Florida’s early vote numbers are in:
FL #earlyvote Race change vs 2012 via @electionsmith
Afr-Am +70.6K (+9.2%)
Hisp +453.8K (+86.9%)
White +900K (+27.2%)
Other +121.5K (+48.3%)
— Michael McDonald (@ElectProject) November 7, 2016
One number looks good for Trump, and that’s the raw white vote of 900,000 people. But consider that if Floridian whites split 60-40 for Trump, this would only net him 180,000 votes. A 90-10 split for Clinton among blacks would net her 56,000, and a an 80-20 split among Latinos would net Clinton 272,000.
President Obama won the state in 2012 by only 72,000 votes, so that 87% increase in the Latino vote has to be concerning for Trump.
According to Joshua Green’s reporting for Bloomberg, the Trump team has long identified the Miami “designated market area” as the most critical one for him in the nation, but nearly 30,000 county residents registered to vote in October, and “through Saturday…(of the) 707,844 county residents (who) had already voted: 44 percent were Democrats, 30 percent Republican, and 25 percent had “no party affiliation.” That last group, unaffiliated voters, skews younger and more racially diverse than the electorate as a whole. “The demographic mix of early voters also looks highly favorable to Clinton: 58 percent Hispanic, 17 percent African-American and 20 percent white.”
But the late registrants, Smith says, give the clearest indication that sentiment in Miami-Dade is running strongly against Trump. Of the 29,657 voters who registered last month, 41 percent are Democrats, 44 percent are unaffiliated, and only 12.5 percent are Republicans. “That’s nuts,” said Smith. “These are the barometers that indicate the hostility toward the GOP candidate.”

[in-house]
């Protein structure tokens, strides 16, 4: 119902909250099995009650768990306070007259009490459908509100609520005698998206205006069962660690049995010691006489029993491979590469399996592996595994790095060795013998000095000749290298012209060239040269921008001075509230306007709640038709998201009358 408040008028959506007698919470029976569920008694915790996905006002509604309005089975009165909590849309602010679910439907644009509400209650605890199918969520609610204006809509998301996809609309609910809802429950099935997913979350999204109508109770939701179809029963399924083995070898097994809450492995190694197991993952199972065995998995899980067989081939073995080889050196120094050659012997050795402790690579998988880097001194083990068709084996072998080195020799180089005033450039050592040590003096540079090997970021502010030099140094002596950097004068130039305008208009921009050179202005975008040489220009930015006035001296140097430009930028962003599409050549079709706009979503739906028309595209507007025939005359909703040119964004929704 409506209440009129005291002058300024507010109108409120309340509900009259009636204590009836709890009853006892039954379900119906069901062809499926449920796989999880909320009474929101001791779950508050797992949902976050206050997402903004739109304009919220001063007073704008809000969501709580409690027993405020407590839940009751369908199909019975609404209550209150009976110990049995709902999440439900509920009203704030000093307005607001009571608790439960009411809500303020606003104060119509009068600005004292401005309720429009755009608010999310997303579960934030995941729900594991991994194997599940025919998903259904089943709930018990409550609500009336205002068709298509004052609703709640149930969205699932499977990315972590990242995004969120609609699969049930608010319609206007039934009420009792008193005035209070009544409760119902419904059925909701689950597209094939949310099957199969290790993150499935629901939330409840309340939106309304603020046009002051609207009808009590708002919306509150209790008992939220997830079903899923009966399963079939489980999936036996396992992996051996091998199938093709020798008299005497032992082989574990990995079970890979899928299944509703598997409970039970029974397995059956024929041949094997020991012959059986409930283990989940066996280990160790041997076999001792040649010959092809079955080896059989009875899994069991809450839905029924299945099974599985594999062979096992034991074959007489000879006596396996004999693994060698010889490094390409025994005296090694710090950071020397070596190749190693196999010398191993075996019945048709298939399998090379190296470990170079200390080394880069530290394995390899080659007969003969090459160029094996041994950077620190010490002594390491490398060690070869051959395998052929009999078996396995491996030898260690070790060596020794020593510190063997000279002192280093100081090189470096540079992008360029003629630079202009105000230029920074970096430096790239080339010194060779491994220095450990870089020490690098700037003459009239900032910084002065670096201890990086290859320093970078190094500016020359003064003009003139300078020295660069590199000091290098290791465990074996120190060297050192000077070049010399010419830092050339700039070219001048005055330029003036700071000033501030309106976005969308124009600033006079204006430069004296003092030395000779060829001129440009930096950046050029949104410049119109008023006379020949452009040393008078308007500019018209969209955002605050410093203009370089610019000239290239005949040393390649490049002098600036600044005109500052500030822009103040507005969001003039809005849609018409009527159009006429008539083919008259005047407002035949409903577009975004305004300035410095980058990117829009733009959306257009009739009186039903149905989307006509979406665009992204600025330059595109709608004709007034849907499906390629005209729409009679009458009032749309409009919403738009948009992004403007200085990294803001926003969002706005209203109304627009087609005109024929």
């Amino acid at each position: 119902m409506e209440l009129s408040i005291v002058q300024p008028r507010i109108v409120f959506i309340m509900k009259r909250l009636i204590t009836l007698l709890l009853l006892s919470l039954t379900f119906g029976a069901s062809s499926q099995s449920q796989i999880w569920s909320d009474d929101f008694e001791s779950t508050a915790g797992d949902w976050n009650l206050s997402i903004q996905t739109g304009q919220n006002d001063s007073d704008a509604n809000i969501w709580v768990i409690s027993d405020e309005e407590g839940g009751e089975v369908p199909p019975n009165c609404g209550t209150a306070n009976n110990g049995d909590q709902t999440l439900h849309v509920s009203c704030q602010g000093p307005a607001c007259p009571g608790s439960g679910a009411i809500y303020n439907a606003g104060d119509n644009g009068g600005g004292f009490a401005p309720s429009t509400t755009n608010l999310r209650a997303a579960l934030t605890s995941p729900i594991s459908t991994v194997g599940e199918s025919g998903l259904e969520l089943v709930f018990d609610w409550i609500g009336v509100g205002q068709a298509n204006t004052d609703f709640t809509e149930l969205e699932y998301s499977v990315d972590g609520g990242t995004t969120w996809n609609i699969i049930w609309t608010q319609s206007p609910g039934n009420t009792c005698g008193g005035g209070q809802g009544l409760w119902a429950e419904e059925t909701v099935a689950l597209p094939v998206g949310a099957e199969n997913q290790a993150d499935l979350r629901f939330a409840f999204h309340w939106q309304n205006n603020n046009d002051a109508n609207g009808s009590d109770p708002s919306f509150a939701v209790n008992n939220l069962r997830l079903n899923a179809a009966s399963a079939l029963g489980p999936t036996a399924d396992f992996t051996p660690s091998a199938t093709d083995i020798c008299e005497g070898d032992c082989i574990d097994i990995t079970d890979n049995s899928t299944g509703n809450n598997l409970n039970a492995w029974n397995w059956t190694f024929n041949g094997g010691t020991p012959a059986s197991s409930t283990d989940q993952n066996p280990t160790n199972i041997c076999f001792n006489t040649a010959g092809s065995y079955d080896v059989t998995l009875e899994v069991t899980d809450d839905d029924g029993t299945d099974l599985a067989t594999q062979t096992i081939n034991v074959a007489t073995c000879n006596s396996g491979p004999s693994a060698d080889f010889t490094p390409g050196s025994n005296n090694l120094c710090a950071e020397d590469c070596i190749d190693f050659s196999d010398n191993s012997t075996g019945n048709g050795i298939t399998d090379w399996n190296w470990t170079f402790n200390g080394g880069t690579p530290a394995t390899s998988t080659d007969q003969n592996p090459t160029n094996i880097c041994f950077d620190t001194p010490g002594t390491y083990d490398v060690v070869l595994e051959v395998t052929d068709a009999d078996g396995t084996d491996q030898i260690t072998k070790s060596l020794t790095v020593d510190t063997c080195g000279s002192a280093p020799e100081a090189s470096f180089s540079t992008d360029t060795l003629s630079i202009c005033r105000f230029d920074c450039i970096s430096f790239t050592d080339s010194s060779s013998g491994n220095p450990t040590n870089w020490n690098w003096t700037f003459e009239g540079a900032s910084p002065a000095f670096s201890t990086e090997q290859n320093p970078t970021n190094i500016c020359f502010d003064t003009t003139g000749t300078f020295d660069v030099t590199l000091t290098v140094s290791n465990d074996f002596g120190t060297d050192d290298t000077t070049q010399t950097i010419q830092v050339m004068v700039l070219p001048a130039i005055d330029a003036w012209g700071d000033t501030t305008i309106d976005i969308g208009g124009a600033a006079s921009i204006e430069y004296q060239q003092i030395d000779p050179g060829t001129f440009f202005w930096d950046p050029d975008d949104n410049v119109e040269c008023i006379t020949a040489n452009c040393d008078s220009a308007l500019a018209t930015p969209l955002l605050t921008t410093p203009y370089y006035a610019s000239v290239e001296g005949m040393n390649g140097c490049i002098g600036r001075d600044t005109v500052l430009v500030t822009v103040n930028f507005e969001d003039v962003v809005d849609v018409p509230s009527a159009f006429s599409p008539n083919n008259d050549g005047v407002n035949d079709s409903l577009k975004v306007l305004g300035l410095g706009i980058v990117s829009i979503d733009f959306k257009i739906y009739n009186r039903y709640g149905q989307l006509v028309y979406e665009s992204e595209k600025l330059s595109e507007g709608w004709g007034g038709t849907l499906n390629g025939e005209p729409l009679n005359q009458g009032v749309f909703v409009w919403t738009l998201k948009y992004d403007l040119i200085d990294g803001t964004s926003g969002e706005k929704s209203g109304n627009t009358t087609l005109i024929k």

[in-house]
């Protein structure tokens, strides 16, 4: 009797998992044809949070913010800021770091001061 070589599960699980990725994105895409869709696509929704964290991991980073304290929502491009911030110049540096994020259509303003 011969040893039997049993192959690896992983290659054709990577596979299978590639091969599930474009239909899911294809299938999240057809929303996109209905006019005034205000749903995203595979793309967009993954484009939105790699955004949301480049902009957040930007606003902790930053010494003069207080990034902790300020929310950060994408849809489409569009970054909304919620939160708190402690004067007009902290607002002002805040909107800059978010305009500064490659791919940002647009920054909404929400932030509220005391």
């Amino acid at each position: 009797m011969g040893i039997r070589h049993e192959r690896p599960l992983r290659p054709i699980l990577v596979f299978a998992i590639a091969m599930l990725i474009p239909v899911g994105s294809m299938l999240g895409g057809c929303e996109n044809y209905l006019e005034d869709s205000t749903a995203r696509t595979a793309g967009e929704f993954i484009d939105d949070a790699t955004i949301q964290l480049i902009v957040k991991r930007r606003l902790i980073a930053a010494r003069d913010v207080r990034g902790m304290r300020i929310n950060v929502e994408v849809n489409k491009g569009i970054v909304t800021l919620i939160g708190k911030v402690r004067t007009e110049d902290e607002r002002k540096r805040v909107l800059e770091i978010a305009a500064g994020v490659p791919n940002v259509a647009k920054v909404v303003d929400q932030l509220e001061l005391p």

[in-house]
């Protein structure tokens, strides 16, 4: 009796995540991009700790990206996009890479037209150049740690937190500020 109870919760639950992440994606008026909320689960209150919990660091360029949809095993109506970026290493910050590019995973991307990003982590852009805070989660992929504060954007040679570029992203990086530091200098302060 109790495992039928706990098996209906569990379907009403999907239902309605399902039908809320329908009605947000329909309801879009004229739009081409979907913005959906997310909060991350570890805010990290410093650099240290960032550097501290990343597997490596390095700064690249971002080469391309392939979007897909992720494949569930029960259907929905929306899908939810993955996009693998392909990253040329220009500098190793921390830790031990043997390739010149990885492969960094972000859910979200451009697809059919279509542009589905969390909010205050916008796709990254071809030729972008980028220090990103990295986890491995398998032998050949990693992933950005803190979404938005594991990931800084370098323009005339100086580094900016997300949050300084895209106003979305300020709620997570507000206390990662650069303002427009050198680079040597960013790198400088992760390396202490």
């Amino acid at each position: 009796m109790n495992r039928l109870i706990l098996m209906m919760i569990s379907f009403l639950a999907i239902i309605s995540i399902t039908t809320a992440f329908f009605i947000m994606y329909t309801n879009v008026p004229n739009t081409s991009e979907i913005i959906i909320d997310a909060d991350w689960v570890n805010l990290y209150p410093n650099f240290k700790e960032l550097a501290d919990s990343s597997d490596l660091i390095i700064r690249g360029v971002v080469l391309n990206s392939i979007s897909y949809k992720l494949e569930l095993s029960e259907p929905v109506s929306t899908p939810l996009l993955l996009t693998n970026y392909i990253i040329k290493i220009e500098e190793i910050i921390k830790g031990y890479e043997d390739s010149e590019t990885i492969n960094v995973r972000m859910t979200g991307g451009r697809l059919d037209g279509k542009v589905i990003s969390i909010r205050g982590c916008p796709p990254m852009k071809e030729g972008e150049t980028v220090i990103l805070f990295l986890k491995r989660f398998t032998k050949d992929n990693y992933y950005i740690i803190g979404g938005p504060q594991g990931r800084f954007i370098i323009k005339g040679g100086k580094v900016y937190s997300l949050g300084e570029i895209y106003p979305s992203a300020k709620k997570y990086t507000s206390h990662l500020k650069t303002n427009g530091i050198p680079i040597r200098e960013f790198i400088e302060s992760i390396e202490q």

Campaign organizers like to bank as much of their vote before election day as possible. For one thing, fewer outstanding votes means fewer people you need to contact and drag to the polls. But you’d ideally like to get the unlikely voters to show up early because likely voters generally get themselves to the ballot booth sooner or later. If all you’re doing in the early voting period is “cannibalizing” you’re election day vote, that’s only modestly helpful. It avoids losing a few votes here and there to car problems and family emergencies, but it otherwise doesn’t much improve your candidates’s prospects. The thing is, a lot of the people who have voted in Miami-Dade County have either never voted before or have only voted sporadically.
Despite early concerns, it appears that black turnout in Florida will exceed the raw numbers from the last presidential election and, from the Clinton campaign’s point of view, getting 127,000 Latinos (in Miami-Dade alone) who didn’t vote in 2012 to the polls already is a big boost to morale.
But it gets better. In the Miami “designated market area,” which includes Broward and Monroe Counties, “351,000 (of the early voters) did not vote in 2012—and 47 percent are Hispanic.”
These are very big numbers for a state that was decided by only 72,000 votes four years ago.
In the Orange County belt around Orlando, (where there Latino community is more Puerto Rican and less Cuban) the numbers look similarly promising for the Clinton team.
Not to be lost in the shuffle, Orange County set a new record by 4K votes today. 28k voted early.
NPA – 8779
GOP – 7146
— Steve Schale ?? (@steveschale) November 7, 2016
Democratic optimism in Florida needs to be balanced against concerns about black turnout in North Carolina (it’s way down due in large part to Republican efforts to suppress it with “surgical precision“) and Cuyahoga County (Cleveland), Ohio. Early voting in Iowa also looks bad for Democrats as their advantage is far below where it should be. But Trump cannot become president without Florida so, on balance, the news out of the Sunshine State is looking potentially decisive.
As a word of caution, Nate Silver gives Clinton only a 52% chance of winning Florida in his Now-Cast, which assumes that the election will be held today instead of tomorrow. On the other hand, the folks at Huffington Post give Clinton a 89% chance of carrying the state.